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The name game
January 13, 2009 - Bill Ackerbauer
A number of people scratched their heads and said "huh?" upon reading an unusual name that appeared in a photo caption in Monday's paper. The picture showed young Yxlphrm Burke, age 6, polishing his reading skills with a phonics game on a computer at the Gloversville Public Library.
You've got to love the irony: Phonics, of course, involves learning to read by sounding out the letters of words. Perhaps this kid is a genius when it comes to phonics ... several people asked me if I know how to pronounce his name, which contains only one vowel (and it's a part-timer, at that).
If I had to guess, I'd say it's pronounced "icks-uhl-frim." Quite a mouthful. The name reminds me of Mr. Mxyzptlk, who was one of Superman's otherworldly enemies in the old DC comic books. That character's name was pronounced "micks-uhl-plick," or something along those lines.
I'm going to give young master Burke the benefit of the doubt and assume he was not named by fictional supervillians from the fifth dimension. Perhaps his parents wanted to do him the favor of making his name utterly unique and unforgettable. I checked on Google -- it really is unique. It's sort of a conversation piece he'll carry with him his whole life.
All the comments I've heard about Yxlphrm's name have got me thinking about the significance of names and what an awesome responsibility parents have when it comes to naming a child. I'm reminded of the idiots in New Jersey who named their son "Adolf Hitler" and other goons who have sold the naming rights for their children to the highest bidder. Yxlphrm can be glad his name is not "Diet Pepsi Burke," I suppose. And I'm pretty sure the Internet domain name www.yxlphrm.com isn't taken yet, which appears to be the concern of some parents, as this story describes.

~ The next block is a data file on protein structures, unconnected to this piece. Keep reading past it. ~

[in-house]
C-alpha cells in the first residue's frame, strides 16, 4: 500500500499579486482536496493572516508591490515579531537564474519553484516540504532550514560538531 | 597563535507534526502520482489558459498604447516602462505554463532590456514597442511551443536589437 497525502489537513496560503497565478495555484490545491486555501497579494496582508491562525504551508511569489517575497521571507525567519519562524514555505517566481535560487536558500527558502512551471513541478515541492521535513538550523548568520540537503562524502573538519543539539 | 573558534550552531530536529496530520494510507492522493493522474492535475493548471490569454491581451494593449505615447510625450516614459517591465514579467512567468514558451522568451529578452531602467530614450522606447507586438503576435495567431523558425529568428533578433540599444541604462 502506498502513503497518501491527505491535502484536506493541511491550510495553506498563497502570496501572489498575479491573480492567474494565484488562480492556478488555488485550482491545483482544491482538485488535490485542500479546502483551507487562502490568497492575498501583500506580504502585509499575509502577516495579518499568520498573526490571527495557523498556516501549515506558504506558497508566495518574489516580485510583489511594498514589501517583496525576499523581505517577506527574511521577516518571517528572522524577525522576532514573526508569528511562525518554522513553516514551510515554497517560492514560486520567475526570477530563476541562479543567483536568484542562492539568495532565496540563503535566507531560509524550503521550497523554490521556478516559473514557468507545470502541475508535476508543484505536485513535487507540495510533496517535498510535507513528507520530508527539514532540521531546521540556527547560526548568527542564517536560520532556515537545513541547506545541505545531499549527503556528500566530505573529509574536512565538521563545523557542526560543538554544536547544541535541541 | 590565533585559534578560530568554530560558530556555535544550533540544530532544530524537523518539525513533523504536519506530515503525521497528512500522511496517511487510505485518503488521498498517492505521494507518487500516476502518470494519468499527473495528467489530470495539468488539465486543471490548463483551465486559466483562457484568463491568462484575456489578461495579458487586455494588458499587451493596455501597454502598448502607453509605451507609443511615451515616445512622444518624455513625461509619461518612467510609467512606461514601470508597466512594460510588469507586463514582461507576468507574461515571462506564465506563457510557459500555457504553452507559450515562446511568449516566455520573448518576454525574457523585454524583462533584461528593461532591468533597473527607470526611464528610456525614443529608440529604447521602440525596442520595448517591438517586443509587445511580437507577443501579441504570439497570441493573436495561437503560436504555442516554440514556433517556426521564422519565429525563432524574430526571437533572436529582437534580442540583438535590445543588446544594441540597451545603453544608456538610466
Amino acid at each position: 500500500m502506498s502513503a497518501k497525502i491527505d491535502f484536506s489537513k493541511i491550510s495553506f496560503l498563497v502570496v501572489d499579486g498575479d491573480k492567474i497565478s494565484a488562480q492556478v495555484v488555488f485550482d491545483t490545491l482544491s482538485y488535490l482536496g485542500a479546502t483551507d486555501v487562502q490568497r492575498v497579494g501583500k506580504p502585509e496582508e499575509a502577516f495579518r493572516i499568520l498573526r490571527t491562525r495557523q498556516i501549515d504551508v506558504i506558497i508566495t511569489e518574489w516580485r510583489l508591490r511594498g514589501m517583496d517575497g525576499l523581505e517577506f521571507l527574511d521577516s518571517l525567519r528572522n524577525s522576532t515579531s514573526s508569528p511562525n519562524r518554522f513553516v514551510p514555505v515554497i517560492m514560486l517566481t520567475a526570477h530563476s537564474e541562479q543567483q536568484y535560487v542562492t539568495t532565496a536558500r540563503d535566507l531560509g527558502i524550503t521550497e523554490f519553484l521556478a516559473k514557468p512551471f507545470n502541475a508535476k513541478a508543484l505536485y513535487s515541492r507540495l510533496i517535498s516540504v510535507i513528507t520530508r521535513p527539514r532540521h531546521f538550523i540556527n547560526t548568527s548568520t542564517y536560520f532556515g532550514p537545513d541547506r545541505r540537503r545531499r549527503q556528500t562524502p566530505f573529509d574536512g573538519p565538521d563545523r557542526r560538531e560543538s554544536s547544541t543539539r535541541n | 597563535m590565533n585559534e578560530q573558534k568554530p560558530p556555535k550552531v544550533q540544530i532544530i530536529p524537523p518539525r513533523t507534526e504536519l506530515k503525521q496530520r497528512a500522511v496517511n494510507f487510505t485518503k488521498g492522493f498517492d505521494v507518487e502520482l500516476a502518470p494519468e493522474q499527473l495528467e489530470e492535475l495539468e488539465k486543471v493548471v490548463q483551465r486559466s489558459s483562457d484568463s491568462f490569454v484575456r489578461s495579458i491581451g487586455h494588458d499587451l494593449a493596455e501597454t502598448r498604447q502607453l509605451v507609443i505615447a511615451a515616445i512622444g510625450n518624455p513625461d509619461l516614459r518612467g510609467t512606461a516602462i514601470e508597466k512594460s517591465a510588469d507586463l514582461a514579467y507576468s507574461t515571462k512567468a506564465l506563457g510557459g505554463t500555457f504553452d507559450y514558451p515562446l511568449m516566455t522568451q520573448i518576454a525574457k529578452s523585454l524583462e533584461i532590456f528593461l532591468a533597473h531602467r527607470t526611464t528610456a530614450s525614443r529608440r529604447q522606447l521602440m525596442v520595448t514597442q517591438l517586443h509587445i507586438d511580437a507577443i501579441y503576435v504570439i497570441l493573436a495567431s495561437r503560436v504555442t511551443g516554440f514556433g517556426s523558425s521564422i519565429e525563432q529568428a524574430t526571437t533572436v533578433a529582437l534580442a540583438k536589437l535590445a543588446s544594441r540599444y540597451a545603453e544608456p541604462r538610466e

When my wife and I were considering names for our two sons, we agreed to pick names more unusual than our own, the yoemanlike Jennifer and Bill. We also selected names that had some personal significance that Liam and Carter might appreciate as they grow more curious about their origins. Thankfully, when they ask "why did you give me the name you gave me?" we'll have better answers than "because it sounded nice" or "because your mother went into labor during happy hour, and the bartender seemed like a nice guy."
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The Leader-Herald/Bill Trojan This photo of Yxlphrm appeared in Monday's paper.